Whether you're naturally skilled at studying or find it difficult to focus or retain learned information, healthy foods may improve your capabilities. Typical American diets contain too few nutrients and recommended foods and excessive amounts of added sugars, unhealthy fat and sodium, according to the Dietary Guidelines for Americans. Like the rest of your body, your brain requires appropriate nutrition to function properly. Improving your food choices may boost your academic performance and your overall health.
Whole grains provide glucose -- your brain's primary dietary source of energy. Unlike refined grains, which may offset your blood-sugar levels, cognitive abilities and moods, whole grains promote stabilized energy and may help you focus. In a study published in the "Journal of School Health" in April 2008, researchers examined the dietary habits and academic performance of 5200 fifth graders in Nova Scotia. They found a positive link between diets rich in nutritious foods, including whole grains, and positive academic performance. Students who consumed excessive "empty calories," or calories devoid of nutrients, performed at an overall poorer level.
Rather than snacking on potato chips or french fries while studying, choose whole grains such as air-popped popcorn, whole-wheat toast or oatmeal.
Walnuts and Flaxseed
Walnuts and flaxseed provide healthy, unsaturated fats known as omega-3 fatty acids. Omega-3 fatty acids play an important role in brain function and may help manage symptoms of attention-deficit hyperactivity disorder -- a common condition that may interfere with study capabilities. Snack on walnuts and flaxseed on their own or incorporated into baked goods, yogurt, cereal and smoothies. Choose ground flaxseed over whole seed for optimum absorption.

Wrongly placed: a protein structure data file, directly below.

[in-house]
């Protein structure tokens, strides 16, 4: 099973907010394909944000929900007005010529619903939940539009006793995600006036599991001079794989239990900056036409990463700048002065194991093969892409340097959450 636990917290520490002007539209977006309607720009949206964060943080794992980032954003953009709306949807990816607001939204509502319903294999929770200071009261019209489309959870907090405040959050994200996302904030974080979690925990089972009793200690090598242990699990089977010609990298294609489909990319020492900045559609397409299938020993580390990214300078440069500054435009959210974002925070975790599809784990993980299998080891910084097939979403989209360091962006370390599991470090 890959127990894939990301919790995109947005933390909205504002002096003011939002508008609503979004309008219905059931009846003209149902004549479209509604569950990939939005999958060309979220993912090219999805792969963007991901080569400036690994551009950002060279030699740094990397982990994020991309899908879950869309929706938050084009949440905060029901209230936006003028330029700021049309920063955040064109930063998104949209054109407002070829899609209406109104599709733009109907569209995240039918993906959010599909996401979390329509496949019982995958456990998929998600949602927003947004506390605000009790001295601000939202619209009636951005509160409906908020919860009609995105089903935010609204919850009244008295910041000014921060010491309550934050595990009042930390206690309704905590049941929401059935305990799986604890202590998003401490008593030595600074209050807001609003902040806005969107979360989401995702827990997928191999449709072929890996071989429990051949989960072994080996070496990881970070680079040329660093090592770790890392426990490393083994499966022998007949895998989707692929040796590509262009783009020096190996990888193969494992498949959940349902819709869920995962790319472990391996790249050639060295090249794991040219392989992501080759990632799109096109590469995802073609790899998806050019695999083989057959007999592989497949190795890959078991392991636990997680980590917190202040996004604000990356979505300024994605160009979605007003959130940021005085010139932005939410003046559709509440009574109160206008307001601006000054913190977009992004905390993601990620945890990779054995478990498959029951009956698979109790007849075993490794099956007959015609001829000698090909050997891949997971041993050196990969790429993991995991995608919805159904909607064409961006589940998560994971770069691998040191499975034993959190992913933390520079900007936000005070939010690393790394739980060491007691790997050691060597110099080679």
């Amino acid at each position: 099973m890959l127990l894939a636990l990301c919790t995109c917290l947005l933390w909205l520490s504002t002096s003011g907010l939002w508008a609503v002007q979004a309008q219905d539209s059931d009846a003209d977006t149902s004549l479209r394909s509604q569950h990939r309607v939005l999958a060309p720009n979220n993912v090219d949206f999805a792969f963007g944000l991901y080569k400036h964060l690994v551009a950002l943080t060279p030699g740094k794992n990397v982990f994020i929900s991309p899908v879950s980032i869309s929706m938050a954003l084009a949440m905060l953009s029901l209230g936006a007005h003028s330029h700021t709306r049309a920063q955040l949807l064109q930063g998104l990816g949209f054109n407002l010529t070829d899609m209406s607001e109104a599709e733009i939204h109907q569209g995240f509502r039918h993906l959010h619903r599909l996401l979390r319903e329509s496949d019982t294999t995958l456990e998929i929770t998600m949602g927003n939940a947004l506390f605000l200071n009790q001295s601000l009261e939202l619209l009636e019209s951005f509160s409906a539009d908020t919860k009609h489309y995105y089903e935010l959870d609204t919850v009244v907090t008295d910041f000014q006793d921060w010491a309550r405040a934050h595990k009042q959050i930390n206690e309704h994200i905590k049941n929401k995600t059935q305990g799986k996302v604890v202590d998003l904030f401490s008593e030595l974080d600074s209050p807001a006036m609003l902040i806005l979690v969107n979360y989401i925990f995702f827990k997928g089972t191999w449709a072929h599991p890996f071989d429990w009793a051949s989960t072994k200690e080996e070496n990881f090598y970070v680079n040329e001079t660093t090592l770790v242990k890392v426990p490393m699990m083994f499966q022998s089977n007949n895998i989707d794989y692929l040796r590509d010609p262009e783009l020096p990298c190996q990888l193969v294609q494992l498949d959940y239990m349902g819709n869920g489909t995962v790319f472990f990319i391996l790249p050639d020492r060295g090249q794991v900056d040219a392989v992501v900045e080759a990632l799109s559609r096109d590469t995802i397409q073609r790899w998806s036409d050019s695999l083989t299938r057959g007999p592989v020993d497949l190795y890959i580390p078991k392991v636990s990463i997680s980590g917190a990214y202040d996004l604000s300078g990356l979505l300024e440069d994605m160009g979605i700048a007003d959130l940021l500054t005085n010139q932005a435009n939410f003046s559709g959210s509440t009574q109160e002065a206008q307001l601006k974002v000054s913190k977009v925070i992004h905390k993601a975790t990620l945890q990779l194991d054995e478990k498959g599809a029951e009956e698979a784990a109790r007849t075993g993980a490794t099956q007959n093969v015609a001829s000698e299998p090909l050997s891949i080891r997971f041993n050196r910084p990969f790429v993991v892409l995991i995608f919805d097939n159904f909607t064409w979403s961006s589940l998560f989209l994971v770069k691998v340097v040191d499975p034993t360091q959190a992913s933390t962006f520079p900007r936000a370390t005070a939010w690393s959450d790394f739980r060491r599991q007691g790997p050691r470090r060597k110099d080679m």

Fruits and Vegetables
Fruits and vegetables are top sources of antioxidants -- nutrients that strengthen your body's ability to fend off toxins known as free radicals that can lead to infections and disease. The fatty tissue in your brain is vulnerable to free-radical damage, according to David Perlmutter, physician and author of "The Better Brain Book." He recommends aiming for six servings of vegetables and two servings of fruit per day. Particularly antioxidant-rich varieties include berries, cherries, citrus fruits, tomatoes, carrots and leafy greens. For an easy-to-eat snack while studying, prepare a smoothie with fresh or frozen fruit and low-fat milk or yogurt.
Coldwater fish may not leap to mind as a study-friendly snack. As a top source of omega-3 fatty acids, however, and a rich source of amino acids -- which promote proper brain chemical levels -- replacing cheeseburgers and pepperoni pizza with grilled salmon, tuna salad or sardines atop whole-grain crackers may heighten your study skills. Other fish high in omega-3 fatty acid content include herring, trout, flounder, halibut and mackerel.
- University of Maryland Medical Center; Omega-3 Fatty Acids; Steven D. Ehrlich; June 2009
- "The Better Brain Book"; David Perlmutter, Carol Colman; 2005
- USDA: Dietary Guidelines for Americans 2010